Learn from Australia's first Circular Economy Lead in local government.
Across Australia, local government organisations are embracing the circular economy. With their hands on multiple levers — including resource management, public infrastructure, planning, community services and water — and ability to influence communities, councils are charging ahead with circular economy projects rather than waiting for state and federal governments to act.
Our Circular Councils webinar series introduces groups activating the circular economy around the country. Part two of the series showcases the work of Lake Macquarie City Council, or Lake Mac for short, and its dedicated Circular Economy Lead Debbie O'Byrne. The council is the first in Australia to introduce a stand-alone circular economy role and has already developed a circular economy policy and framework for the city. (You can find out more about this work here.)
In this one-hour session Debbie will provide an overview of the council's circular economy projects and share advice for other councils that want to go circular. You will learn:
How to identify the key leverage points in your system, including questions to ask and data to gather.
The actions you can take regardless of the size of your team or your budget.
How to leverage existing resources including policy and research.
The barriers to change and strategies for overcoming them.
Debbie has been involved in the circular economy space for almost a decade, having made it the focus of her MBA master’s thesis. Over the past few years, she has been working with a range of government organisations, research institutes, Iwi (a Māori word meaning people) and large corporates to integrate circular economy principles into the redesign of their business strategy. She also worked with the Ellen Macarthur Foundation to host the first international Pacific Circular Economy Summit in New Zealand.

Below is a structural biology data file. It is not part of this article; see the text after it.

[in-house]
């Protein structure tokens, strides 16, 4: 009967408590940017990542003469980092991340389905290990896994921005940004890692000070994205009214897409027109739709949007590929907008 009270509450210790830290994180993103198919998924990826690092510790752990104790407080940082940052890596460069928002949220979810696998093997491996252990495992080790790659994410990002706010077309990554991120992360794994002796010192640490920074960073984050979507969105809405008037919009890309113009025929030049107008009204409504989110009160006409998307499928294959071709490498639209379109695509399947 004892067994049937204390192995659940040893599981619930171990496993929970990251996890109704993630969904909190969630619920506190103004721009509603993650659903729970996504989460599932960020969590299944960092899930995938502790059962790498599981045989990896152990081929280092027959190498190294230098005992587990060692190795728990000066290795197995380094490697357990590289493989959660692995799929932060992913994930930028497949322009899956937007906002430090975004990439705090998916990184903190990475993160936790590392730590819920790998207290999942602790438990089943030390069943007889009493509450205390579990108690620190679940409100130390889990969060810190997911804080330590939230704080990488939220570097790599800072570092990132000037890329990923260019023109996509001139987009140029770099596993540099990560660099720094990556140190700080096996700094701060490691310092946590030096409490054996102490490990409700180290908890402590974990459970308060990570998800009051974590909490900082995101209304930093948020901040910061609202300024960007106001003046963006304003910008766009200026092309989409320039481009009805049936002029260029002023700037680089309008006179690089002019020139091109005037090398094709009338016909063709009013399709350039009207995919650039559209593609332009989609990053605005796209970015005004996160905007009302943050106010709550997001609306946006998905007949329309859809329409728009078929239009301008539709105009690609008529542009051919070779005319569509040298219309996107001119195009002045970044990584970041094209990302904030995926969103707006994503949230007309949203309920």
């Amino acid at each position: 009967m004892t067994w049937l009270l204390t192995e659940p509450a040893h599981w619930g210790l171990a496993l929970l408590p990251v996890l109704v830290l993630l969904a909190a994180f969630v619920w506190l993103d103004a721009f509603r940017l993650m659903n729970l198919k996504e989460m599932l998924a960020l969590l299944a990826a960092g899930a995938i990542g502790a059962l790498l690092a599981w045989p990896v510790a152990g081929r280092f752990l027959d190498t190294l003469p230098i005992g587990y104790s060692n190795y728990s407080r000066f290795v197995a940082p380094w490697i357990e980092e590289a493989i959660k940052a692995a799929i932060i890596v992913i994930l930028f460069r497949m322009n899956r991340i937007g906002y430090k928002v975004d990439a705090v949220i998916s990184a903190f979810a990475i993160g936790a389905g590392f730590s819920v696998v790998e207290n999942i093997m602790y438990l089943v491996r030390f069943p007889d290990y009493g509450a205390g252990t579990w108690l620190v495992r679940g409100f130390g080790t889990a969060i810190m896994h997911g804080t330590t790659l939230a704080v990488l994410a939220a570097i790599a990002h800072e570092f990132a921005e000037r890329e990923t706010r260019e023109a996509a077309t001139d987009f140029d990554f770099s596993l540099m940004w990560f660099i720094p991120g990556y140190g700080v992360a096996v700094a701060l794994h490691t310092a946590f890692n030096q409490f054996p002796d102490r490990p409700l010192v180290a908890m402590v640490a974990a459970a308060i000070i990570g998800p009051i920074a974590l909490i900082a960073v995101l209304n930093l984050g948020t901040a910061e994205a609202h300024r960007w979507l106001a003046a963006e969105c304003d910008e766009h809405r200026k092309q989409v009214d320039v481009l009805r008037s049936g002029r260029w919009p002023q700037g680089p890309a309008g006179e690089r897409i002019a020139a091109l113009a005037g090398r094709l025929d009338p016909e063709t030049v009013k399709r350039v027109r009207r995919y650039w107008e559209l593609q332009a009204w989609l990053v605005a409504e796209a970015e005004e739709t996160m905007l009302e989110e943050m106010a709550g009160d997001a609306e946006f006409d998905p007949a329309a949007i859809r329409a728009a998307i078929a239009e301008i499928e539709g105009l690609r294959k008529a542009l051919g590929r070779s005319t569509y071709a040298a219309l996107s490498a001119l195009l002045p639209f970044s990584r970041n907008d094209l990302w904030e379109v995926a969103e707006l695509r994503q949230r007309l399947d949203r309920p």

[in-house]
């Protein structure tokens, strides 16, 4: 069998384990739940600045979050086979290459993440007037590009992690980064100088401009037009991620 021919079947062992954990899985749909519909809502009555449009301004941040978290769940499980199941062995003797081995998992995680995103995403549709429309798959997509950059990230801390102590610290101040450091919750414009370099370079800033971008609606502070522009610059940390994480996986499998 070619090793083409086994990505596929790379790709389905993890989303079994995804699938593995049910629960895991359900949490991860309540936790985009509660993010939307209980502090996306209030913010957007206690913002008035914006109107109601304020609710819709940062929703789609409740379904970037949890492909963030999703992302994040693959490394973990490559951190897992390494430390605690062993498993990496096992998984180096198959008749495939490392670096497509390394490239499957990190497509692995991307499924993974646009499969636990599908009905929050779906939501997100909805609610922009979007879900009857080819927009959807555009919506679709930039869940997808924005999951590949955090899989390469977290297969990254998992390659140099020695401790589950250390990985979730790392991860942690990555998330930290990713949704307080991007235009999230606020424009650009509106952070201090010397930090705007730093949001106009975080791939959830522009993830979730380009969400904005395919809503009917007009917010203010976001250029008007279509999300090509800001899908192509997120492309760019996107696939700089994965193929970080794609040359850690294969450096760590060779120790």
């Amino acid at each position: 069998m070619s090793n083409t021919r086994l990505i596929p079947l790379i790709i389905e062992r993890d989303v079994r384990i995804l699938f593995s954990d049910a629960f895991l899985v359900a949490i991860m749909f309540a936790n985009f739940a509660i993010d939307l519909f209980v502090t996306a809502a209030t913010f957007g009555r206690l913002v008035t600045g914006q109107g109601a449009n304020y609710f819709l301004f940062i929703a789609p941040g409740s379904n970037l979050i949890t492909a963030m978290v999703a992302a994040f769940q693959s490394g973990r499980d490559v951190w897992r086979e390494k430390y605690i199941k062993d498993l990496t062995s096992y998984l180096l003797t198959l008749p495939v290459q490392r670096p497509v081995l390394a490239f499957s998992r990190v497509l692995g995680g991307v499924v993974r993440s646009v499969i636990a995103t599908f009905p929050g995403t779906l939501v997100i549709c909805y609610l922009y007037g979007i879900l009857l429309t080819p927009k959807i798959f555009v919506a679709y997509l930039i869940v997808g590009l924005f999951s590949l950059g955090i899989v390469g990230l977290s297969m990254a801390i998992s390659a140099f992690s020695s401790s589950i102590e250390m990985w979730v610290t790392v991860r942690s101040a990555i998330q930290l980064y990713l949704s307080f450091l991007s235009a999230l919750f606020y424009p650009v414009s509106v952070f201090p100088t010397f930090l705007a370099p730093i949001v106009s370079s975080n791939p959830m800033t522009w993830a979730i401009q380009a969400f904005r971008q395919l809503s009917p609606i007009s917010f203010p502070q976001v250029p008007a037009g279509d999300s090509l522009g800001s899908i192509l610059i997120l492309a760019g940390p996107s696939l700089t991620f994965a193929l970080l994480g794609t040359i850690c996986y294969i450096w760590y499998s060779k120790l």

For the past year, Debbie has been the Circular Economy Lead at Lake Macquarie Council where she is working on projects related to policy, material and data flows, post-coal economic development and incorporating an indigenous perspective into the council’s Circular Economy Framework. She has been appointed to the College of Assessors as a circular economy expert for the Ministry of Business, Innovation and Employment in New Zealand and as an Affiliate Academic at the University of Newcastle. She has also recently been appointed to both the ACE Hub and Hunter Joint Organisation Circular Procurement Working Groups.
Register at the link below to secure your ticket and be part of the conversation and sign up for part one of the series here.
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To understand Australia’s opportunities for a circular economy and to monitor the progress towards circularity of material supply chains there is a need to develop metrics, data and indicators that can inform policy decisions and business and government investment.
This section provides links to some of the policies within Australia that are designed to aid the shift to a circular economy. The ACE Hub Circular Economy diagram provides a key to some of the pathways where policies can assist in facilitating change (reuse, repair, recycling, design, energy recovery).